Monday, May 5, 2014

Tom Felton: Belle First US Reviews, Changing Face of Race, Win & Find Advance Screenings

Advance screenings for Tom Felton's period drama Belle have begun and you can find out where it's showing early in your US place here. If you're living in Overland Park in Kansas you can win preview tickets from KCTV5 right here.

Fans who have already seen the film are gushing about it (and Tom retweeted a few yesterday) and Oprah even gave it the thumbs up! Check out some opinions below:


Aside from fan reviews the box office figures speak for themselves:

More importantly however, the film, and films like it, is making a bigger impact than sales. The Urban Daily sat down with director Amma Asante and discussed how Hollywood's view of the black woman is turning a corner:

Last week, Lupita Nyong’o was on the cover of People’s Most Beautiful issue and Beyonce made the cover of Time 100.  Do you feel mainstream media and the world at large are turning a corner in how they view Black beauty and Black female achievement?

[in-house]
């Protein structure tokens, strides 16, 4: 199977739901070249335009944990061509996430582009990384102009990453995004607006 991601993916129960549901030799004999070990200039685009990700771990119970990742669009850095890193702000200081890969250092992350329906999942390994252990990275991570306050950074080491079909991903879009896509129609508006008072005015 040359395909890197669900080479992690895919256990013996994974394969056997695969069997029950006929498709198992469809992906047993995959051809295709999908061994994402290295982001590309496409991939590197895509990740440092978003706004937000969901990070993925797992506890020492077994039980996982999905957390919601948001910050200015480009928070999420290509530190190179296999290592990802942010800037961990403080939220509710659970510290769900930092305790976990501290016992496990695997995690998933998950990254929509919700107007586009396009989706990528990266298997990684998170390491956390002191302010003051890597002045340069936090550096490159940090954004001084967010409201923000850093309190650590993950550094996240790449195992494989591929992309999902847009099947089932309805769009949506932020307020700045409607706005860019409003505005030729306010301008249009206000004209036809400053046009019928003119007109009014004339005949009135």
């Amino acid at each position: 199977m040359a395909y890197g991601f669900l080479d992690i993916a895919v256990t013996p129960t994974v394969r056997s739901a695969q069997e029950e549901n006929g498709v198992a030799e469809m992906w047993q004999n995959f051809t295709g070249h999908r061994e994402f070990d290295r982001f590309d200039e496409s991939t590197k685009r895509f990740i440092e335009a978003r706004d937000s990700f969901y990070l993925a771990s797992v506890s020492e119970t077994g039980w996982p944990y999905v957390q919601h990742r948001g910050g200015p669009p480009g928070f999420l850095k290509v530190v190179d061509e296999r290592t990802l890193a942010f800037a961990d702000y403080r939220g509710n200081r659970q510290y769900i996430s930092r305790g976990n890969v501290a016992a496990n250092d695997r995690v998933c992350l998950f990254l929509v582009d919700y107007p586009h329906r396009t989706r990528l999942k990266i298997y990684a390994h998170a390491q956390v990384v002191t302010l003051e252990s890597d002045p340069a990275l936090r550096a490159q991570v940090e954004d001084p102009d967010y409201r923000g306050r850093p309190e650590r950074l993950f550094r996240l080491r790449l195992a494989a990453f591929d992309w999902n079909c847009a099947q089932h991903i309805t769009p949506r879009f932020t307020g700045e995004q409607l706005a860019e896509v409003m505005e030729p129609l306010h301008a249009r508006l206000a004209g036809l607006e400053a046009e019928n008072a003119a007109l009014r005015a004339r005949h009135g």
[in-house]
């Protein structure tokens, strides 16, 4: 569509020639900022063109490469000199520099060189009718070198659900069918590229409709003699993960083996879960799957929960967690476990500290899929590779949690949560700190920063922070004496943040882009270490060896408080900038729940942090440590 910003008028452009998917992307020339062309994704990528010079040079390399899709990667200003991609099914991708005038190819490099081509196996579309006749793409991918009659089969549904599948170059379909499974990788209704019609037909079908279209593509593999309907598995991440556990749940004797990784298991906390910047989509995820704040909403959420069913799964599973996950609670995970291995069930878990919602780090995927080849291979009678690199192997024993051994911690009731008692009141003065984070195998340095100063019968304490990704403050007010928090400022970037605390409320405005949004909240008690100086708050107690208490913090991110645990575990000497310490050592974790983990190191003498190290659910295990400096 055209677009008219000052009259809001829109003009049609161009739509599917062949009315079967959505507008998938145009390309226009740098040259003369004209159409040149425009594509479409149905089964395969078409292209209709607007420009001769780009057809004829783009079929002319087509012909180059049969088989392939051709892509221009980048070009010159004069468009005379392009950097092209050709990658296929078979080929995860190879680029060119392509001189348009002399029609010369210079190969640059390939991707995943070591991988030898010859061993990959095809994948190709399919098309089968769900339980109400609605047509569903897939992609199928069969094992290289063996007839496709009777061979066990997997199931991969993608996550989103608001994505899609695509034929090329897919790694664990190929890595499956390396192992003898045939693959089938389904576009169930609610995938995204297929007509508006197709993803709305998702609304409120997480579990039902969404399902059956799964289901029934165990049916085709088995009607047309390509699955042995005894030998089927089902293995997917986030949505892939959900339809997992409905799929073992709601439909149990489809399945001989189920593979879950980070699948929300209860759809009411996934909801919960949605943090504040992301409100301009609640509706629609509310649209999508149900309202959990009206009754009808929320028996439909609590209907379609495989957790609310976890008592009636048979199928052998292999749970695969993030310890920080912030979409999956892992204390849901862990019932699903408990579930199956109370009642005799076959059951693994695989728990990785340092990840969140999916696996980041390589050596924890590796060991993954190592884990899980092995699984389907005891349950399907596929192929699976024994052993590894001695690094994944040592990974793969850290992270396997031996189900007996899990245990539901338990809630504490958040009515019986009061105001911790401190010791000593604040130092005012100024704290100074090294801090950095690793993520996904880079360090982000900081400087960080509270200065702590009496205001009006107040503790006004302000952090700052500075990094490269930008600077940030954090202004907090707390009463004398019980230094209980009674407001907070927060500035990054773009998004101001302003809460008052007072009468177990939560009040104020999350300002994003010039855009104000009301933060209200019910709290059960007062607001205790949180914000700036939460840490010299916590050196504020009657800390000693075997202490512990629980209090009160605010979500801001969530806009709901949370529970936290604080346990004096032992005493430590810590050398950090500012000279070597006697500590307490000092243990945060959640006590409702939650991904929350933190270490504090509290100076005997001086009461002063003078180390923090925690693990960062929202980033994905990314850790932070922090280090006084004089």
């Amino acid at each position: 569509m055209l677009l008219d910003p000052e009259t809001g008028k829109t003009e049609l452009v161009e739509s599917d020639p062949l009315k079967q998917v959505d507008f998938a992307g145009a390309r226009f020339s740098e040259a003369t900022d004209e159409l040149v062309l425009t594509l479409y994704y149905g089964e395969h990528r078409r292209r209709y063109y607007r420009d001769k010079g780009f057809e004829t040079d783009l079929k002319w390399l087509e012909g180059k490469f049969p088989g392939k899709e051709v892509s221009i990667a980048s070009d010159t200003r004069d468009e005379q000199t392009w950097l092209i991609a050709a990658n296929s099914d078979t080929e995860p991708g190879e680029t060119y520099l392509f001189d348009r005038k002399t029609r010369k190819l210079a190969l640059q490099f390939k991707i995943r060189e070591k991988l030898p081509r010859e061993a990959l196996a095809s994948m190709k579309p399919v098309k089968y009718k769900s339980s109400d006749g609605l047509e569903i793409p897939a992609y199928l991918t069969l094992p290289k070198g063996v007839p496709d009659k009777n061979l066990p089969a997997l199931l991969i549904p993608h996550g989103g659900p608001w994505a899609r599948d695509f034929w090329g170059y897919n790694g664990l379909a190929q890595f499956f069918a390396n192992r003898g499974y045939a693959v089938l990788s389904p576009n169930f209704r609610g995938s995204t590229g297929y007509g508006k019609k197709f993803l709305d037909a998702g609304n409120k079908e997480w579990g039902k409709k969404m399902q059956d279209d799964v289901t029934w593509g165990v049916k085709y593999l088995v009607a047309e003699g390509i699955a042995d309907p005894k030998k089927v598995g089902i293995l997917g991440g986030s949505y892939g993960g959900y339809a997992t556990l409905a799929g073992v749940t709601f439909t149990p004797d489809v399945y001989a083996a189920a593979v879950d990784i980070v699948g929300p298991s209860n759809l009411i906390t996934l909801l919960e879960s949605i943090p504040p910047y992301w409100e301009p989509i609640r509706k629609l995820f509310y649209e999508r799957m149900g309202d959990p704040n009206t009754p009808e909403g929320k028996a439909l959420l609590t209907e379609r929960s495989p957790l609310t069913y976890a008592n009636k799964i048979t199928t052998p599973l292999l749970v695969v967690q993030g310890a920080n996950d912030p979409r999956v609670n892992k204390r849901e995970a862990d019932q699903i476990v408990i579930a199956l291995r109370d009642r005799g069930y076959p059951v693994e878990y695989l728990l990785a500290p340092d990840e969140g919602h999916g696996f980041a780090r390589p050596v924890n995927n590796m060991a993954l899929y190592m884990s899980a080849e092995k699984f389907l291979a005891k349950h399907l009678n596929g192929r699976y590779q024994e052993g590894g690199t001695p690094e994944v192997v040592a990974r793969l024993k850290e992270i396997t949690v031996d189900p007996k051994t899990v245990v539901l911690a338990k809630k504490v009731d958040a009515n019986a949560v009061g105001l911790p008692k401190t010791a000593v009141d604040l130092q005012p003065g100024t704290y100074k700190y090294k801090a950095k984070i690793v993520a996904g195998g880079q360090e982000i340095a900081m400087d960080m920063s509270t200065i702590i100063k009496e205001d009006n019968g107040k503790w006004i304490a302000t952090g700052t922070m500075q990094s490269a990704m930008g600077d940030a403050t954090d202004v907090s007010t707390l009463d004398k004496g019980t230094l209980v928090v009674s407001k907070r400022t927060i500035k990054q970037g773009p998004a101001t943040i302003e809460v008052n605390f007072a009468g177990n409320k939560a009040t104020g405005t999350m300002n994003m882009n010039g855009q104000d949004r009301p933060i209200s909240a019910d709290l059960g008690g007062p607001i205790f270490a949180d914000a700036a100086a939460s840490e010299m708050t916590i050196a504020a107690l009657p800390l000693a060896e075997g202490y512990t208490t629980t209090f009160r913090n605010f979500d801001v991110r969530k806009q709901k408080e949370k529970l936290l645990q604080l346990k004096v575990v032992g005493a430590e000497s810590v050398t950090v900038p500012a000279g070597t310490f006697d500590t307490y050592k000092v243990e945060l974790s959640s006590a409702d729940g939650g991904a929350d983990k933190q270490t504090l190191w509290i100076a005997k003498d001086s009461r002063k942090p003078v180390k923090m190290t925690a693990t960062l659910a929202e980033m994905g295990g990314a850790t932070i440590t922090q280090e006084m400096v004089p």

Amma: A few days ago I watched “The Butler”  and  “Twelve Years a Slave” and  started to to weep, because I saw this great tapestry in our history was being woven on the screen, and “Belle” was going to be a part of that in some way.  But it made me sad because I thought iss this a phase,  a fad in the way that  Africa was Hollywood’s muse a few years ago.   Everybody was making a movie in Africa – “Blood Diamond,”   “Constant Gardener,” etc.  We wondered then at that point, what difference that was going to make and whether we were turning a corner.  Someone then said something to me ‘Yes, but every time we go through one of these phases it leaves a residue.”  And that residue is an important one.  So whether we are going through to actually turning a real corner, which I do truly believe we are, or whether it’s another fad or fashion, it’s going to leave a residue, which you will never be able to get rid of.  It will stay, and it’s creating a platform for the next time around.

I do believe there is a kind of momentum that’s building now.  It’s really for us to seize it.  Not just us as people of color, but for the world.  If we want to change the world, then we have to change the way we do things.  People of color have to go and see movies that have people of color in them.  They have to support those movies.   So, it’s about us kind of leveraging the momentum, I think, and not letting it become a fad or a fashion that only leaves a residue, but actually pushes us around that corner, and leads us to the next stage of our evolution.

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